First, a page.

Thursday, December 18, 2014

have you ever felt free, realizing you couldn't make a fortune?

                                                and they cut my red coat off me

yes, the dust is settling after my flight over the hood of a small sedan. friends have been terrific, bringing food, chauffeuring me to doctors and lawyers, washing clothes and vacuuming the floor. i just shaved off my two week beard. ah, ten years younger, not quite the derelict i was yesterday. hallelujah!

sitting outside the lawyer's office, looking up into the green trees and grey skies, i felt liberated. i'm alive, only a fractured ankle to show for this little mid-winter adventure. (i realized my life has simply been one little adventure after another.) 

"so" he said, "you have a choice, get tangled in litigation, maybe lose money, or make a few bucks. or simply do nothing." do nothing? friends had been saying, "maybe you'll get a settlement, twenty or thirty thousand." on the verge of a decrepit old age, that sounded promising. then i got the police report. my heart dropped. an Hispanic woman with three kids, old car, living in the poorer part of town and lousy insurance. 

at that moment i knew my fate was sealed. that said, a tiny grain of greed remained when i got to the office of the law. the lawyer gentle, helpful, fun, not your idea of the evil guy. slowly, going over the papers, he let the truth be known. and once i had made my decision (when in doubt do nothing) i myself felt i'd evaded the clutches of the court.

oddly, i found out people on the lower end of morality try to get hurt, so they can sue. and here's the guy (me) not even on scale who keeps remembering the driver crying over my body, "i'm so sorry. i'm so sorry. i didn't mean to do it." how could i attack the virgin mary when she cried for me in a way no one else ever has.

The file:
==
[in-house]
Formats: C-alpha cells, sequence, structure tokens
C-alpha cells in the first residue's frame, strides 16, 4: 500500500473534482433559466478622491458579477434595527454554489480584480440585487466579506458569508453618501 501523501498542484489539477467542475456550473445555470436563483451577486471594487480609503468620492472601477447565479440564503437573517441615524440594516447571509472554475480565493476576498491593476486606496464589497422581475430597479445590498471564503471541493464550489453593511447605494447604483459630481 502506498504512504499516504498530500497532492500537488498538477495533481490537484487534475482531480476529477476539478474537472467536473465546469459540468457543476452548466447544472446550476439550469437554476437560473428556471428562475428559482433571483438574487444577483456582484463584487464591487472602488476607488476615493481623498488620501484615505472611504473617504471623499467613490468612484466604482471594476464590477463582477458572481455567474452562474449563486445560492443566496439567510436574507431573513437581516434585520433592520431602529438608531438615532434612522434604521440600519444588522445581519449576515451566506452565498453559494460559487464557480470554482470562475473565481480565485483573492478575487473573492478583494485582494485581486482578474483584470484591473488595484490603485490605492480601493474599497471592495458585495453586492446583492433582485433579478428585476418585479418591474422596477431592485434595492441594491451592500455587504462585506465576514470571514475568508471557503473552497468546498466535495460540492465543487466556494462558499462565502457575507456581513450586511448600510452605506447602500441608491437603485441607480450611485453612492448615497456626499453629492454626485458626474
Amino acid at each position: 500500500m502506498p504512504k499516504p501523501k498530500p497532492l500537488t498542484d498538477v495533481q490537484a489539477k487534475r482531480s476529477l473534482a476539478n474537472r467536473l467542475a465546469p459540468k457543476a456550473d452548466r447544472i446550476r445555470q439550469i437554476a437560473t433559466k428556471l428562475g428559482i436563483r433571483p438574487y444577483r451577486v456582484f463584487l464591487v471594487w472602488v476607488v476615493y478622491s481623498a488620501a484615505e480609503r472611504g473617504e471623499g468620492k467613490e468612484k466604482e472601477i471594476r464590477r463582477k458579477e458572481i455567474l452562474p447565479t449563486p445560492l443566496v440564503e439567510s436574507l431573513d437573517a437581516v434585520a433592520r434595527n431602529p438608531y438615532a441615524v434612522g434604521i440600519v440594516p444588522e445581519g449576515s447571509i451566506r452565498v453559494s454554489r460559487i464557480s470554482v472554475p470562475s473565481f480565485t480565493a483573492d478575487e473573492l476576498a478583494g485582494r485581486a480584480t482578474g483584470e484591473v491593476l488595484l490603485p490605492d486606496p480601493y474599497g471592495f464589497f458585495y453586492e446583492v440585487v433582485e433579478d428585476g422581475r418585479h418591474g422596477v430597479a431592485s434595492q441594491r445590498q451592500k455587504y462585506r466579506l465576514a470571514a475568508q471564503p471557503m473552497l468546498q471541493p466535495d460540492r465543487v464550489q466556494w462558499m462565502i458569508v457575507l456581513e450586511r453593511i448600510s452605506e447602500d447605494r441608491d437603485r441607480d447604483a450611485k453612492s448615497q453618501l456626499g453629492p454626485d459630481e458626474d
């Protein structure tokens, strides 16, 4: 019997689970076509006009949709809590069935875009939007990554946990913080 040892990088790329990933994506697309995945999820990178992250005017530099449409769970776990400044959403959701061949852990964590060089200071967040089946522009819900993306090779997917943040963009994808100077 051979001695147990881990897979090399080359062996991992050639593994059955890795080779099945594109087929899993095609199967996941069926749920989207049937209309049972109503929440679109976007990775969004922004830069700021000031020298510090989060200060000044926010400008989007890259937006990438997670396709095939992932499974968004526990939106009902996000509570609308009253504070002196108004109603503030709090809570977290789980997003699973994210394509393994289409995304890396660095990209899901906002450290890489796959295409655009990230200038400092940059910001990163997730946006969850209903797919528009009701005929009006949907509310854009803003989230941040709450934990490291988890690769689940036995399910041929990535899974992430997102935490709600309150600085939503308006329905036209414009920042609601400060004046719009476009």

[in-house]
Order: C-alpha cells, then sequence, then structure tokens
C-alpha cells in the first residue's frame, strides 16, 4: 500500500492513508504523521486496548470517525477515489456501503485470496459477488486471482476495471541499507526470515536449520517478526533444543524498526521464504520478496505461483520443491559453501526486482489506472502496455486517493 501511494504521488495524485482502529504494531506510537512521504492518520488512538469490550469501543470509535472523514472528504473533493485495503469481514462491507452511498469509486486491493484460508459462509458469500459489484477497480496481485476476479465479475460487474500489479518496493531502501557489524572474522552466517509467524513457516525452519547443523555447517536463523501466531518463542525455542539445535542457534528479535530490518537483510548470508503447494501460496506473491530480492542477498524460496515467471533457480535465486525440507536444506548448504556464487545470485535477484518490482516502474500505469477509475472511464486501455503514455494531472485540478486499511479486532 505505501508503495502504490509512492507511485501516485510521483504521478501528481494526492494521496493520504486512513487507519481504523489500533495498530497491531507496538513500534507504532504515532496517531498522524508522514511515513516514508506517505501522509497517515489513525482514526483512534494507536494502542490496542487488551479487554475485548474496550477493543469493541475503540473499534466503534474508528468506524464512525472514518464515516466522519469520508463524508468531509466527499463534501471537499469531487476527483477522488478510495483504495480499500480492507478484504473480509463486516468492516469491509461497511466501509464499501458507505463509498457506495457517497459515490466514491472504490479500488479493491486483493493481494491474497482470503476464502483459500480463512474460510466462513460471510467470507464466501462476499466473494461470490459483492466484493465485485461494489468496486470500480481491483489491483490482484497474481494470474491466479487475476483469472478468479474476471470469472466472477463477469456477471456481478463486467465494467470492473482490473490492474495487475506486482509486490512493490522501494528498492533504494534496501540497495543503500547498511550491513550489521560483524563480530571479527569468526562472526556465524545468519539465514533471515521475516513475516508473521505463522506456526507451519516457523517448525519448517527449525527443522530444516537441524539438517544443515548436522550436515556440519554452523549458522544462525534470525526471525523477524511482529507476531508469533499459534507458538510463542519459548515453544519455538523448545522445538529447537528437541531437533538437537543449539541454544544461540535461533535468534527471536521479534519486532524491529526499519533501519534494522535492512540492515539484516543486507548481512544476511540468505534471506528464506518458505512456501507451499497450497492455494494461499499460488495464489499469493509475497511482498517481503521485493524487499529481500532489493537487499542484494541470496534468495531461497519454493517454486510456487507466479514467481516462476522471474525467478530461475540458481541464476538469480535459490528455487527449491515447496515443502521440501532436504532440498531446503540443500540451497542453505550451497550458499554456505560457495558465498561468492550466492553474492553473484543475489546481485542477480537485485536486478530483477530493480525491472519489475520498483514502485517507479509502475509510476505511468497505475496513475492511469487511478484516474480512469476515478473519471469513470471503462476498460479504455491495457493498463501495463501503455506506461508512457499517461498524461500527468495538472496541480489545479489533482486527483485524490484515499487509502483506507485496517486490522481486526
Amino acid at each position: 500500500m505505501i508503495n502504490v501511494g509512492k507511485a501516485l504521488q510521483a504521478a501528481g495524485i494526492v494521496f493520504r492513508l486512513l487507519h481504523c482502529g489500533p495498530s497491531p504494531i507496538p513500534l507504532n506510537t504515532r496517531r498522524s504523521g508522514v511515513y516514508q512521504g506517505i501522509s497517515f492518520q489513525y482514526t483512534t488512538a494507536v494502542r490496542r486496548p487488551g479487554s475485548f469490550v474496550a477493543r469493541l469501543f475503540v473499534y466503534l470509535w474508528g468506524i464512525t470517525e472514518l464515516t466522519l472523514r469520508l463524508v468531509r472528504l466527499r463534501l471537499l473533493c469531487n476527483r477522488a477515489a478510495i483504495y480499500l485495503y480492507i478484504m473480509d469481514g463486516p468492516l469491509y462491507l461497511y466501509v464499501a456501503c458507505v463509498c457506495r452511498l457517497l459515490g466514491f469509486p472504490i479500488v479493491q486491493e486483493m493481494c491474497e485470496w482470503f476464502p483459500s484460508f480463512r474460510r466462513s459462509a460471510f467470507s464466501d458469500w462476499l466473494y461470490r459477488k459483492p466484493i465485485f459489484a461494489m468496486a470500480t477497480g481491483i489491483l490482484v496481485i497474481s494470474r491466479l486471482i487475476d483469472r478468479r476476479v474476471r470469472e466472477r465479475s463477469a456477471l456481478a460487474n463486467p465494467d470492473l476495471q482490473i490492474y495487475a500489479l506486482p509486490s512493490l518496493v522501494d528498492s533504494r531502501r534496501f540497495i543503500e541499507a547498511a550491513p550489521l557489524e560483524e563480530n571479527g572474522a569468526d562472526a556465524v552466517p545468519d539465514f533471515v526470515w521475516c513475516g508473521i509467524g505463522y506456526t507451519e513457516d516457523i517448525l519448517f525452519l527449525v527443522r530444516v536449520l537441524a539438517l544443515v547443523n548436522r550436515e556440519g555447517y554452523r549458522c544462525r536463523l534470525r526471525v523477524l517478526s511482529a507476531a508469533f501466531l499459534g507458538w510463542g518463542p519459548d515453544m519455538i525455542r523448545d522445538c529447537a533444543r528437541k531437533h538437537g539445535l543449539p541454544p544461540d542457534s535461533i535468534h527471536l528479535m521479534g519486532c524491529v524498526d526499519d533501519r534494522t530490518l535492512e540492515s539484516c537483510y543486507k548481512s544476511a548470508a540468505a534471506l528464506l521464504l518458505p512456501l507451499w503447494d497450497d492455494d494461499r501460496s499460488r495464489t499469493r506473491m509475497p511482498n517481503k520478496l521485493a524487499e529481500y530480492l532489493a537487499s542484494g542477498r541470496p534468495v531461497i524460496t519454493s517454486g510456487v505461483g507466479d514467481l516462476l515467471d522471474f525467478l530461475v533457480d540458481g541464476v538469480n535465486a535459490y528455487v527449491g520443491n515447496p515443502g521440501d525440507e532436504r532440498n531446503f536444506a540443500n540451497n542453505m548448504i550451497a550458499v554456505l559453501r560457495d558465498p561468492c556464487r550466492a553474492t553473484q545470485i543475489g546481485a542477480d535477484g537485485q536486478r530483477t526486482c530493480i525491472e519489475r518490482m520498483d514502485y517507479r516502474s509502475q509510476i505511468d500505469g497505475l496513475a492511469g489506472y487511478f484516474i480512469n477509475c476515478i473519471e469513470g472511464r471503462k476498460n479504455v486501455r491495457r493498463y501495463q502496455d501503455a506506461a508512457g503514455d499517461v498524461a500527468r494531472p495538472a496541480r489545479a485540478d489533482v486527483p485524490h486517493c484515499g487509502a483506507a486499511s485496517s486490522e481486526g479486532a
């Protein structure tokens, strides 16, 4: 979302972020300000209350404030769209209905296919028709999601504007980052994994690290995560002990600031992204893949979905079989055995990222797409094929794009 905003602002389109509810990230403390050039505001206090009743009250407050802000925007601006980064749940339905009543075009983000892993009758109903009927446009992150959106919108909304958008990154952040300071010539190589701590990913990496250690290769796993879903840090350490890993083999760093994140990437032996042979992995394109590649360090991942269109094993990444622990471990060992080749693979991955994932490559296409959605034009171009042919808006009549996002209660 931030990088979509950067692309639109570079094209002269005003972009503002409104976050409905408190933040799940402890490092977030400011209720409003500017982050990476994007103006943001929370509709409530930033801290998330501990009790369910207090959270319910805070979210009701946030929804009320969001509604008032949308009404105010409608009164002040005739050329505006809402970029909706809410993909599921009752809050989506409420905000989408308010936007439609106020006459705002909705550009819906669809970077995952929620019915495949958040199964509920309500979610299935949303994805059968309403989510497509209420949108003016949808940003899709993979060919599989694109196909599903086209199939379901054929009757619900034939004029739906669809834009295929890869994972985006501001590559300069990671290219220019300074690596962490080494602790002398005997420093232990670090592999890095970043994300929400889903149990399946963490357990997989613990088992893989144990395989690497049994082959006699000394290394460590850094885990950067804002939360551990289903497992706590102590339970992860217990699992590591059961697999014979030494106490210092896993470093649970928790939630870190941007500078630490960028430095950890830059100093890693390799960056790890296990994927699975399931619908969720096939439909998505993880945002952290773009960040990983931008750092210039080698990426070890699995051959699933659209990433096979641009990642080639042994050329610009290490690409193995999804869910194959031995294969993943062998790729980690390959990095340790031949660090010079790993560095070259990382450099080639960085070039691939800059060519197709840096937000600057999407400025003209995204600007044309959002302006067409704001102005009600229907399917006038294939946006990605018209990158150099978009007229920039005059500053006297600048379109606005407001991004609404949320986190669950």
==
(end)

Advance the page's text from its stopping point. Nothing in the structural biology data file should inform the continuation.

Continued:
goodbye, limousines, trips to the hesperides, nights in the darkest depths of paris depravity. i'm left staring up at blowing branches, thinking, 'i'm alive, how did that happen?'

Young at Heart: Feeling Younger Than Your Actual Age Linked to Lower Mortality

By Kristin J. Kelley
What's the key to living longer? While eating your broccoli and running probably play a role, so might self-perceived age. People who feel younger than their actual age have reduced mortality, according to a research letter in JAMA.
U.K. researchers analyzed data from some 6500 adults aged 52 years and older who were asked, "How old do you feel you are?" Almost 70% of participants reported feeling at least 3 years younger than their actual age, 25% felt close to their actual age, and 5% felt more than a year older than their true age.
During approximately 8 years' follow-up, mortality was lower in participants who felt younger (14%) than in those who felt their actual age (19%) or older (25%). After adjustment for covariates (e.g., age, ethnicity, sex), feeling older than chronological age was a significant independent predictor of mortality. A relationship existed between self-perceived age and cardiovascular death but not cancer death.
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